As young learners of the Warm Springs Indian Reservation of Oregon walk through the doors of their new school this month, they will become part of a new history of education ideals and community collaboration that will ensure their future success and well-being.
The new Warm Springs Academy, funded in part with a Community Facilities loan from USDA Rural Development and part by Jefferson County, replaces a cramped and neglected 1930s school building with a state-of-the-art complex featuring modern science and computer labs, art and music rooms, a gymnasium, a large gathering place for the cafeteria and kitchen, and many cultural features that celebrate the tribal community’s heritage and traditions. Read more »
Nutrition Educator Liz Easterling of the Mississippi State Extension Service leads a cooking demonstration of "farmers market salsa."
“How many of you like vegetables?” The question posed to a gathering of Choctaw children in a garden in rural Mississippi elicits skeptical responses. But upon sampling the fresh produce harvested with their own hands, however, the children’s stereotypes of disgust turn to surprises of delight. A young boy taking a giant bite out of a juicy tomato could be the poster child for the vibrant red fruit. A pair of sisters declares cucumbers as their favorite. The newly adventurous children are even willing to taste raw eggplant…Now that’s impressive.
Through a summer program made possible by a Food Distribution Program Nutrition Education (FDPNE) Grant from the Food and Nutrition Service, 150 children from the Mississippi Band of Choctaw Indians were able to get up close and personal with fresh fruits and vegetables. Twice a week, children ages 6-18 from the Boys and Girls Club and the Tribal Youth Court participated in the lifecycle of planting, picking, and preparing produce. The week my colleagues and I visited the Choctaw Indian Reservation, the children scattered seed for iron clay peas, witnessed the hustle and bustle of a farmers market, and learned how to dice vegetables for a salsa recipe. Read more »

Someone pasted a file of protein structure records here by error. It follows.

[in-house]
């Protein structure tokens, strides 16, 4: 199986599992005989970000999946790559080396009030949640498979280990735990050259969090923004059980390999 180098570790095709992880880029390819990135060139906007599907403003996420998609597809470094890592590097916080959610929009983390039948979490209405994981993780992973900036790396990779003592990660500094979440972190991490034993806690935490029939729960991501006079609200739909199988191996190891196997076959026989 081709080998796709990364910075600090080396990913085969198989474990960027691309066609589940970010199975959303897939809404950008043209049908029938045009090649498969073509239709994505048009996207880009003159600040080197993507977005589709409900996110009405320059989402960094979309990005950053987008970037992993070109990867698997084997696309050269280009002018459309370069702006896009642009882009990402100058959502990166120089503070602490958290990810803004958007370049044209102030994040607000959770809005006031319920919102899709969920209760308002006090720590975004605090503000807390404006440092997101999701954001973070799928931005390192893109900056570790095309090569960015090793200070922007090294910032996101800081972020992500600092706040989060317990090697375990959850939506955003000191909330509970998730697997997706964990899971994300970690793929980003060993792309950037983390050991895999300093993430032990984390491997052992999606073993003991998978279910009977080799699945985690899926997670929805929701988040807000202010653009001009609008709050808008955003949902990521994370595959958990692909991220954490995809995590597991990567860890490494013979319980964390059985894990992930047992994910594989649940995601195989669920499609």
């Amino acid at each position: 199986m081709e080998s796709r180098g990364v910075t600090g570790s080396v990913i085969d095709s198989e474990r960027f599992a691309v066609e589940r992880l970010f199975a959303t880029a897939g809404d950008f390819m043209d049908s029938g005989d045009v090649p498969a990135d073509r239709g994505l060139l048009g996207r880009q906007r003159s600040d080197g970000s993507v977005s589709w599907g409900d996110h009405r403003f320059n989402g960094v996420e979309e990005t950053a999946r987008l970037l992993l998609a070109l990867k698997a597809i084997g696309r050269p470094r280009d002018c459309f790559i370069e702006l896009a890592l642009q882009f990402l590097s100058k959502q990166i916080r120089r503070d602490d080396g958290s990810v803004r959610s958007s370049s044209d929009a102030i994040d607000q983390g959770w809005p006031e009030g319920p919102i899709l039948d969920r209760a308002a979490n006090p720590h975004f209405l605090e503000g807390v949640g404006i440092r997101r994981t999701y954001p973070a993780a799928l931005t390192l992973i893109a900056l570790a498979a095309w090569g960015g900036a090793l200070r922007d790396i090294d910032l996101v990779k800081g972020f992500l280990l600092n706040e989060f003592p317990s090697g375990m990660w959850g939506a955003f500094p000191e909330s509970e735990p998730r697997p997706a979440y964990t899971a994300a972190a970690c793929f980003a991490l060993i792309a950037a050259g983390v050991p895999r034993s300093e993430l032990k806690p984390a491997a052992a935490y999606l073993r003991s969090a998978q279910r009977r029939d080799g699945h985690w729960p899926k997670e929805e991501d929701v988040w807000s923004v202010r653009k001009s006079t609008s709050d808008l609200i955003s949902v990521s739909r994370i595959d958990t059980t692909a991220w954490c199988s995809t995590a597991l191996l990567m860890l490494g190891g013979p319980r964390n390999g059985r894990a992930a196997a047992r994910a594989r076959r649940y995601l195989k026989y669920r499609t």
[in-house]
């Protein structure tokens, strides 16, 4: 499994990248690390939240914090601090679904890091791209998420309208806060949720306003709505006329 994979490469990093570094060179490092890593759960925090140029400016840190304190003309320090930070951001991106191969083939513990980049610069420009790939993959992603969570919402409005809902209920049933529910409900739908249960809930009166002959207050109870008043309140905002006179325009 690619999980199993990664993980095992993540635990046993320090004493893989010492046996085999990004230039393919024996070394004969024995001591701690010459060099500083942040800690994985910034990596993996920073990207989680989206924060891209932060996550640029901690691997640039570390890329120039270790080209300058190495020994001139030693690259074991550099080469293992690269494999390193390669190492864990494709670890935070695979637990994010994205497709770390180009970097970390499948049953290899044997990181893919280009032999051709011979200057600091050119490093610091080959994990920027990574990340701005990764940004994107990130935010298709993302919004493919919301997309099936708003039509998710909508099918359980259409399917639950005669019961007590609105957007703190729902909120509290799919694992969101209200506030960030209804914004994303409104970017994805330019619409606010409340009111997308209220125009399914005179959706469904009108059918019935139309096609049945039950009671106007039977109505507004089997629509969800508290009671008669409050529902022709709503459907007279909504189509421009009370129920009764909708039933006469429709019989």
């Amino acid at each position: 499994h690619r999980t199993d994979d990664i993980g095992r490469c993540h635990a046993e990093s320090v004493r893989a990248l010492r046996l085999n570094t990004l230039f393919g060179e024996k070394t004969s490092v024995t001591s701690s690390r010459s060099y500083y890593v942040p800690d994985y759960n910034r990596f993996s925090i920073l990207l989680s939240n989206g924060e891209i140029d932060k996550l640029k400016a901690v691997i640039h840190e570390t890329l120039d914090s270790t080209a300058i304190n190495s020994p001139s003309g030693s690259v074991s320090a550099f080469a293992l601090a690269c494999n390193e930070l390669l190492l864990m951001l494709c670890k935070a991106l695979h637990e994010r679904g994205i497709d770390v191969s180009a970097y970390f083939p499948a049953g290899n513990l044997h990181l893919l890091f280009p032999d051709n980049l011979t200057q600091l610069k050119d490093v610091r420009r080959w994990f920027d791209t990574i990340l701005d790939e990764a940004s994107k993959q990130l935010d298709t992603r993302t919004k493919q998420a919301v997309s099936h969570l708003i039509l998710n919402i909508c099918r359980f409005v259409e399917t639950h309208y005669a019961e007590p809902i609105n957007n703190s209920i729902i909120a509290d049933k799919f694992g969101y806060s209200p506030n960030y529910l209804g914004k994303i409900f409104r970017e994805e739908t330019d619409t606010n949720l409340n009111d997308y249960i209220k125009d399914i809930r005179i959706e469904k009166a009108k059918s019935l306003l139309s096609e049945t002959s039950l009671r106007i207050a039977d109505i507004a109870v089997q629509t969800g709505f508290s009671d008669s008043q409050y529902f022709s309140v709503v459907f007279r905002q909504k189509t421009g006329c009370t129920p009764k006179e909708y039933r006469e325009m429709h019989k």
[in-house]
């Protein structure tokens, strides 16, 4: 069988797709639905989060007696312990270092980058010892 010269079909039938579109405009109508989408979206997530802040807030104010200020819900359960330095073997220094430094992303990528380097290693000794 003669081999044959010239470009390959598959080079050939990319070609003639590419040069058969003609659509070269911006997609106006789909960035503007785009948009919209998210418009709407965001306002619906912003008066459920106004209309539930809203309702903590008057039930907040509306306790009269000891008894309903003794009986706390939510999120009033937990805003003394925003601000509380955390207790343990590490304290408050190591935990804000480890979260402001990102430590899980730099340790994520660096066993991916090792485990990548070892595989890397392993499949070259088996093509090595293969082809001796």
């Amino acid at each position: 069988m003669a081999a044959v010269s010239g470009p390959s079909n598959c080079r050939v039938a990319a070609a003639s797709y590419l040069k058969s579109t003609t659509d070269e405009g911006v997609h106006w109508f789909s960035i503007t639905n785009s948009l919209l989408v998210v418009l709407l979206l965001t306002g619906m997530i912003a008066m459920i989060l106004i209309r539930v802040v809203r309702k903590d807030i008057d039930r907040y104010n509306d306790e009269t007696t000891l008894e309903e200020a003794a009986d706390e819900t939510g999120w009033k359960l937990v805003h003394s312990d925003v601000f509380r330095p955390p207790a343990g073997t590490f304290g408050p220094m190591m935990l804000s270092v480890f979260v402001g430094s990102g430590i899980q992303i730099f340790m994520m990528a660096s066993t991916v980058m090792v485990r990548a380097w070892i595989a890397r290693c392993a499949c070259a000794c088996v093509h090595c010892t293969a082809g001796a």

Native American high school students get “up close and personal” with honey bees at the USDA Carl Hayden Bee Research Center in Tucson, Arizona, as part of their participation in the Native American Summer Institute, a long-running collaboration between the University of Arizona and the bee lab. The curriculum helps the students learn math and science as they use two of the lab’s computer models to learn about honey bee colony health and develop plans to start a beekeeping business.
This post is part of the Science Tuesday feature series on the USDA blog. Check back each week as we showcase stories and news from USDA’s rich science and research portfolio.
There’s nothing like a little “hands-on” activity to help students learn. And what better way to encourage math and science education than to give students an opportunity for the ultimate “hands-on” experience: working with honey bees.
That’s what Native American high school students are doing at the USDA Carl Hayden Bee Research Center in Tucson, Arizona. At the lab, operated by USDA’s Agricultural Research Service (ARS), researchers study honey bee nutrition and health to ensure that these insects can effectively pollinate billions of dollars’ worth of fruits and vegetables each year. Read more »